Two CEO’s leading a company together, so-called co-CEO’s. Oracle, Salesforce and SAP all went for it but recently decided to abandon the idea and go for just one CEO. SAP leaves the concept after just six months. Can we conclude that the concept of co-CEO does not work?
Too many cooks in the kitchen. The saying is a lot older than all IT organisations in the business. Yet we saw a trend emerge in the IT market that large IT companies opt for co-CEOs. When choosing this structure of co-CEOs, two people manage the company. This provides challenges, especially for the two people in the role of co-CEO. It requires certain qualities not everyone possesses.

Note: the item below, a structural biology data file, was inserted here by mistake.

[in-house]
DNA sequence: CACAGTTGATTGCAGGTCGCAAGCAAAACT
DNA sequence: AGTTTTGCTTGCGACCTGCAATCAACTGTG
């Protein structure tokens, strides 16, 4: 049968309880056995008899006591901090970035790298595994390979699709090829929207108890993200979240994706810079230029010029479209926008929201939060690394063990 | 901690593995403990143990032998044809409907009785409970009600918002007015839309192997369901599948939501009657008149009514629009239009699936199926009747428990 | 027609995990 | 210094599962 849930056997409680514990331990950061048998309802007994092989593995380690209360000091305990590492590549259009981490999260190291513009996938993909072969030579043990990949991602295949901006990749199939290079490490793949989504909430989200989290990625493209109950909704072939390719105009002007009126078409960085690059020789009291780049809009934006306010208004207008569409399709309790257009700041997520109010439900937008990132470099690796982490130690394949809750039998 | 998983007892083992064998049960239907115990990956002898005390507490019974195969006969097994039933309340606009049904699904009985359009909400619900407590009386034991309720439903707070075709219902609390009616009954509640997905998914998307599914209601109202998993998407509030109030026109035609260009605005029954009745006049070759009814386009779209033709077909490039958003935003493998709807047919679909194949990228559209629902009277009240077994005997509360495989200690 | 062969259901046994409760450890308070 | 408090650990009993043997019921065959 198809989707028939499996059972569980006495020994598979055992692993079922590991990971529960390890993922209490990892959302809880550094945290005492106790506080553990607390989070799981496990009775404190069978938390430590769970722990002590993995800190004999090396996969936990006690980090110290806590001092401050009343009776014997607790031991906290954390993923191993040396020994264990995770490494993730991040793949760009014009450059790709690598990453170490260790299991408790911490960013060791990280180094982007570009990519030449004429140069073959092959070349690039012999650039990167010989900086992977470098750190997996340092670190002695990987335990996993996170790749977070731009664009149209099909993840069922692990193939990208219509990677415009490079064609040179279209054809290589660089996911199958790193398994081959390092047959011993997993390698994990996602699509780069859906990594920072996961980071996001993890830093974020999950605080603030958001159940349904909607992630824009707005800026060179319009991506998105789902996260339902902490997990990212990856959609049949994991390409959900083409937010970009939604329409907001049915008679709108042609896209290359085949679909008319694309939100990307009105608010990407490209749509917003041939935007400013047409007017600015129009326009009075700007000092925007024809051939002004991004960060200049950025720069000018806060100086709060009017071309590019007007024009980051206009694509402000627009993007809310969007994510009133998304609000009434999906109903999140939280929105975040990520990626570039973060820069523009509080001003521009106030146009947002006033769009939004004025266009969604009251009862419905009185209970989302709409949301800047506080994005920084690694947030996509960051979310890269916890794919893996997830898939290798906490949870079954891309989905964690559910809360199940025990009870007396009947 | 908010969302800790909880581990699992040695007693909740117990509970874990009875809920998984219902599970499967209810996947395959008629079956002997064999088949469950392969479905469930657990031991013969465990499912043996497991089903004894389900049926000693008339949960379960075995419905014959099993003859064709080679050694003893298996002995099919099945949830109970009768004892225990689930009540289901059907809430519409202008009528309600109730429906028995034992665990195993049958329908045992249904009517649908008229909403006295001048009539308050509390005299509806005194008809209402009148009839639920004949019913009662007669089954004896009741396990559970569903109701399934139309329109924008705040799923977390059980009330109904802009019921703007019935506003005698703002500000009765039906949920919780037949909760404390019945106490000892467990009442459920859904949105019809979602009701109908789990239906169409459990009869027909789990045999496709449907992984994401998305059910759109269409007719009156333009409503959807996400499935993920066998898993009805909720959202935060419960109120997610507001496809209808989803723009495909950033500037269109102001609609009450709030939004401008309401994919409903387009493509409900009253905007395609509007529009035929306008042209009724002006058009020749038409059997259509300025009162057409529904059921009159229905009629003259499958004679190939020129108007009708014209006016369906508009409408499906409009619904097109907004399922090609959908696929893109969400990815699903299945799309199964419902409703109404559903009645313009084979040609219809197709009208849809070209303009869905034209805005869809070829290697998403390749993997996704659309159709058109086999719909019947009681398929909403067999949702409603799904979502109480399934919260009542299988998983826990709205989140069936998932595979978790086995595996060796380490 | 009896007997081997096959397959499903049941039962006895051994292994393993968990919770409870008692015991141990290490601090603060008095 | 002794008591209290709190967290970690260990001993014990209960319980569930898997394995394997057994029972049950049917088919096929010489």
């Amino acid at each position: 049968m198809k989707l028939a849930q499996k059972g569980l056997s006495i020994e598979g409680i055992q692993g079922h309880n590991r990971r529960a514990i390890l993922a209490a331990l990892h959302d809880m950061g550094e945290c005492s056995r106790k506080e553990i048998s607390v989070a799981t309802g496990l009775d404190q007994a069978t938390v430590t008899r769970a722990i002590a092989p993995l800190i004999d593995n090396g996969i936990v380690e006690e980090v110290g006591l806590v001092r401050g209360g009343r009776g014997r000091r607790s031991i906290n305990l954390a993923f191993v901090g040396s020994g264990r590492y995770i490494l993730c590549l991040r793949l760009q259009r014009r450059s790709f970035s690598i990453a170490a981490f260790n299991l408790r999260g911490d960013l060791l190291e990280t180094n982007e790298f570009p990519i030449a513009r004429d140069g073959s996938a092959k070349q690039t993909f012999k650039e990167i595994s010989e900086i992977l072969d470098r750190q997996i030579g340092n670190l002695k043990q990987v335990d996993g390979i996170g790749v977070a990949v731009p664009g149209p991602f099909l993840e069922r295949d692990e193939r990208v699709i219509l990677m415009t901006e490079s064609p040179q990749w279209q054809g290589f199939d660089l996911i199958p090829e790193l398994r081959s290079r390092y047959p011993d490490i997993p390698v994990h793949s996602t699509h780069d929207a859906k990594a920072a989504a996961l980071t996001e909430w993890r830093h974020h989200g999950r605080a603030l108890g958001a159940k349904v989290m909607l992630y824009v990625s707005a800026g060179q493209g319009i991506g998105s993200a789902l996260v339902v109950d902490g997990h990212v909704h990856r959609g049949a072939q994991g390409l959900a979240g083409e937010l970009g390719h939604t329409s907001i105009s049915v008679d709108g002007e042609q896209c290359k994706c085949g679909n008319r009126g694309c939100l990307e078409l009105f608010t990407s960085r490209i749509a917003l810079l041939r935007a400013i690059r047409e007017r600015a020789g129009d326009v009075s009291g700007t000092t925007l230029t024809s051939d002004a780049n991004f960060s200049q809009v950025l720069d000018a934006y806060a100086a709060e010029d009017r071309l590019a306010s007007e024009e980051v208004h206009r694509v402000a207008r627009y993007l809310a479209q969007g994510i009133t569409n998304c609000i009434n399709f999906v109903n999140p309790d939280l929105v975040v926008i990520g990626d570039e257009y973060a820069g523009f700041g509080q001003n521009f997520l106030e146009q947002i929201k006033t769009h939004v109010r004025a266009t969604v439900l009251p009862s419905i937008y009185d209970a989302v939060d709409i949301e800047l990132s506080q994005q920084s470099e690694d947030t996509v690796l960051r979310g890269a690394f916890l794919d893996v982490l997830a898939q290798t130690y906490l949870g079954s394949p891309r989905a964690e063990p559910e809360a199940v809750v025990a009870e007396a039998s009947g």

- The tasks need to be well distributed;
- The co-CEO’s need to stay up to date of each other’s activities ;
- There’s no room for egos;
- Both co-CEOs have to work just as hard;
- Both co-CEOs need to get along very well;
- There has to be a predetermined scenario of what would happen if the co-CEOs didn’t agree on which direction to take;
- It should be clear to employees which co-CEO has which tasks. You have to prevent people from playing the co-CEOs off against each other, which is why consultation between the co-CEOs is so important
These are just several issues that emerged in our research as possible pitfalls and challenges. Ultimately, the real-life examples paint the bigger picture. In the past few months, we have seen three large IT companies stop using the co-CEO structure. All three are listed companies that made a brief statement explaining this is better for their futures. However, they never tell us why that is the case.